The most nakedly honest moment for hip hop in 2014 remarkably has nothing to do with Drake. It's delivered by Chattanooga, Tennessee's Isaiah Rashad, a 23-year-old son of the South who now counts ScHoolboy Q and Kendrick Lamar as labelmates on TDE. It's a simple line and one that goes against the shtick of Southern rapper Webbie, who Rashad pays tribute to in the title. "And I'm gon' testify girl and I'm gonna touch your thighs girl" Rashad shyly croons in the song's hook. In the verses Rashad hides behind turning up, chugging Bombay and twinkling Fender Rhodes. With that first half of the hook he's alone in a bedroom, hands shaking as he talks to the woman he wants to do right by. Rashad's not the dude who strutted to "So Fresh and So Clean," he's the thoughtful guy who put "Ms. Jackson" on repeated and vowed to do better. If Rashad is standing on equal footing with OutKast somewhere down the road, know that work like this put him them.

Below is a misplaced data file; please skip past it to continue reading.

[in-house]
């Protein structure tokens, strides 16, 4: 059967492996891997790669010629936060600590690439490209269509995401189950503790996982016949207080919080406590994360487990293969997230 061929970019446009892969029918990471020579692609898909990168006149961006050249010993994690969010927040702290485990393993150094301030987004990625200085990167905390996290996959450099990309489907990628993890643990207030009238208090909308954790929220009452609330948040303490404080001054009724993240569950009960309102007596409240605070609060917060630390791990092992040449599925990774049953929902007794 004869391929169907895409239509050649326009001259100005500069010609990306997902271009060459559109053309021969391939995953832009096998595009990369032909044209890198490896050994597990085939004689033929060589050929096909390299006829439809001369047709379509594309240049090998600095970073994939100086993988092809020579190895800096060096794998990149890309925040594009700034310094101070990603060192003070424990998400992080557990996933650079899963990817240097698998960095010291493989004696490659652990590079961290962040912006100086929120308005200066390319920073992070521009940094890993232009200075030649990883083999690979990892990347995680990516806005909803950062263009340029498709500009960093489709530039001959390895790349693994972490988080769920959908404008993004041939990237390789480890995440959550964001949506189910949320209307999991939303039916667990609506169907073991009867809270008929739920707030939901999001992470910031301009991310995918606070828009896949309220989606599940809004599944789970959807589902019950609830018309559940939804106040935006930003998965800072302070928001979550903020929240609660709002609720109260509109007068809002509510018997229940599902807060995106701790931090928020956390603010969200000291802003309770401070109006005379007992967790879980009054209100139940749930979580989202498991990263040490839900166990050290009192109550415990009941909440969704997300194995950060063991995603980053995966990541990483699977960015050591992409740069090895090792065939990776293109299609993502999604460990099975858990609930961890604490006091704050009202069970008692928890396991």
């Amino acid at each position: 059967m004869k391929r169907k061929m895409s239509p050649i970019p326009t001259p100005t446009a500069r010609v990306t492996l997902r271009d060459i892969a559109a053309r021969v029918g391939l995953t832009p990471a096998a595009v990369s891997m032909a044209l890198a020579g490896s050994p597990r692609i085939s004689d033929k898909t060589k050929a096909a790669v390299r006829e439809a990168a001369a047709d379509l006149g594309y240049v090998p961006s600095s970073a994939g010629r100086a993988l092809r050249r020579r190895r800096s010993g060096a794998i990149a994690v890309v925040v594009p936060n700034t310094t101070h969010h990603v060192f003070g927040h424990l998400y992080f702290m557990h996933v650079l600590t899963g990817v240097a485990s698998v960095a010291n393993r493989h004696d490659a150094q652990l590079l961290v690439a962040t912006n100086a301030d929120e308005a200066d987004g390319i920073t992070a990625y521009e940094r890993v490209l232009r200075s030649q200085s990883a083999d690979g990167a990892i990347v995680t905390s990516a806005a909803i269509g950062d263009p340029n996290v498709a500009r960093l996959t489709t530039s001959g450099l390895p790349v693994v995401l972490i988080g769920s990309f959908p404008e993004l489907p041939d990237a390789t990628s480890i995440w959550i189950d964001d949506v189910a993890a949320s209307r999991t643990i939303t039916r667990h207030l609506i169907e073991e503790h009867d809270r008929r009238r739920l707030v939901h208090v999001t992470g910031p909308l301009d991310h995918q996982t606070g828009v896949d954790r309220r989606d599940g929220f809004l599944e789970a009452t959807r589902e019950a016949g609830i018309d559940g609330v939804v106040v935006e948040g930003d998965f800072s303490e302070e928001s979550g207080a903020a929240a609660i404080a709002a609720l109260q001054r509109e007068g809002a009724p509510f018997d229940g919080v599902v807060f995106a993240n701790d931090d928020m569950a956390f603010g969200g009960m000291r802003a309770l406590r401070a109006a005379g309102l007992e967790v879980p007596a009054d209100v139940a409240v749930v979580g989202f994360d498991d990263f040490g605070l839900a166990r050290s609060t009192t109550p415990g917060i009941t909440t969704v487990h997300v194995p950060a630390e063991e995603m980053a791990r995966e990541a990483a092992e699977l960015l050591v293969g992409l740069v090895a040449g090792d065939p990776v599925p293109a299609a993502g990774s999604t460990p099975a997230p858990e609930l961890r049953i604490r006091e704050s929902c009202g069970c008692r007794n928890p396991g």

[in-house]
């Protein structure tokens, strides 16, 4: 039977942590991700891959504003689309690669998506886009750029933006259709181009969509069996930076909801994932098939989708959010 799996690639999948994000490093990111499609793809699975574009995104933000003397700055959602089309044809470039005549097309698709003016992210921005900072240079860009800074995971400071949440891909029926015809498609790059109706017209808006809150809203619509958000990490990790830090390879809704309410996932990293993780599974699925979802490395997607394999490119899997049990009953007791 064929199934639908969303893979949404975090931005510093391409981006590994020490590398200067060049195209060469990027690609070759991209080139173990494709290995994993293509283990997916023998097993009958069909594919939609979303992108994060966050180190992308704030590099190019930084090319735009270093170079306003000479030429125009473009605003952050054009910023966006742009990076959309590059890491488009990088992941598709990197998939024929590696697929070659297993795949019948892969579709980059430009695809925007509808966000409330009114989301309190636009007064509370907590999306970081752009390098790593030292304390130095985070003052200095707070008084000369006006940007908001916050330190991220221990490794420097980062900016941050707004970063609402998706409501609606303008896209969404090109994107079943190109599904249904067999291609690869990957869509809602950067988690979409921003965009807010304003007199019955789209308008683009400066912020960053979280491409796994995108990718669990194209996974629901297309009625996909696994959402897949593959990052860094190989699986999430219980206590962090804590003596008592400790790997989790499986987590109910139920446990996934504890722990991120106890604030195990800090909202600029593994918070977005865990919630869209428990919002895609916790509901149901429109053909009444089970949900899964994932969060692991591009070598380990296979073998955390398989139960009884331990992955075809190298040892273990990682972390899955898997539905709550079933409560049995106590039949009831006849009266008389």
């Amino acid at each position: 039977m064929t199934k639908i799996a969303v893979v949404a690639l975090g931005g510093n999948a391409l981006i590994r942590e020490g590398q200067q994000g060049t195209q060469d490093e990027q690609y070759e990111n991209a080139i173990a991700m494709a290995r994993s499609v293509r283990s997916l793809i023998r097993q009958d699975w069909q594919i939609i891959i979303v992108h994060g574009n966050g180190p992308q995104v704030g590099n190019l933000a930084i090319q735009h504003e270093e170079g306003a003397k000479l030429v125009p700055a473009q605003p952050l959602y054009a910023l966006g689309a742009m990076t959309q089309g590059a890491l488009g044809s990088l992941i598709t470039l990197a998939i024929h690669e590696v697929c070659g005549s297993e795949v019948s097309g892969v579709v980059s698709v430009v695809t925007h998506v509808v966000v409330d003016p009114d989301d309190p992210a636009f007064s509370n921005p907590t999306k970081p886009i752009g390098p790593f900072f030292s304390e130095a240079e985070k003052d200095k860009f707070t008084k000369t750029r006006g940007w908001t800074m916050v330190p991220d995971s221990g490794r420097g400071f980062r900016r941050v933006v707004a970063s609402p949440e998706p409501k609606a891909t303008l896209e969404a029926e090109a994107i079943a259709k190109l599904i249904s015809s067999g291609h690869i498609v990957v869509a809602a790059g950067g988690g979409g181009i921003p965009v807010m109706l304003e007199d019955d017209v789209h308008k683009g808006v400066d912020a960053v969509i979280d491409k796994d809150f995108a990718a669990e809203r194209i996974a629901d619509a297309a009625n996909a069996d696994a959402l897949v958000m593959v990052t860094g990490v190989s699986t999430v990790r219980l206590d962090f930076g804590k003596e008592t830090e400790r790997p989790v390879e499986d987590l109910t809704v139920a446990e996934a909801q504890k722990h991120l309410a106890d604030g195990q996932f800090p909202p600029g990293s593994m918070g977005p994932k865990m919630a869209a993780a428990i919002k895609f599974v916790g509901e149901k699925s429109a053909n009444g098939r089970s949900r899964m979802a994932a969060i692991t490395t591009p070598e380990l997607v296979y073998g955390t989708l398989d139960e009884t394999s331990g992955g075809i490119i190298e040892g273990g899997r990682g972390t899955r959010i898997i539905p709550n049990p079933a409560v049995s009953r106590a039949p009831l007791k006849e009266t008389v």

41. "And I Am Nervous"- Shy Boys (Shy Boys)

Jitteriness isn't something that should be appealing. It's a feeling no one wants to have. Though when you listen to "And I Am Nervous," a slice of landlocked surf pop from Kansas City, MO's Shy Boys its hard not to ask: "could it be so bad?" Collin Rausch's voice is syrupy sweet, even when it's fraying. His brother Kyle's bassline is the kind of trotting thing that makes Peter Hook and Joy Division so hypnotic. Konnor Ervin mostly avoids drum fills, which only prolongs the feeling of being suspended in animation. The lyrics primarily consist of the song's uneasy title and serve to draw you. "What's he nervous about?" you wonder. By the time you figure it out, you're stuck in the dark with him.

(Look for Part 2 to pop up right above this one. And if you love the songs included, say so in the comments. If you hate them and have nothing but righteous indignation for the countdown, express that to.)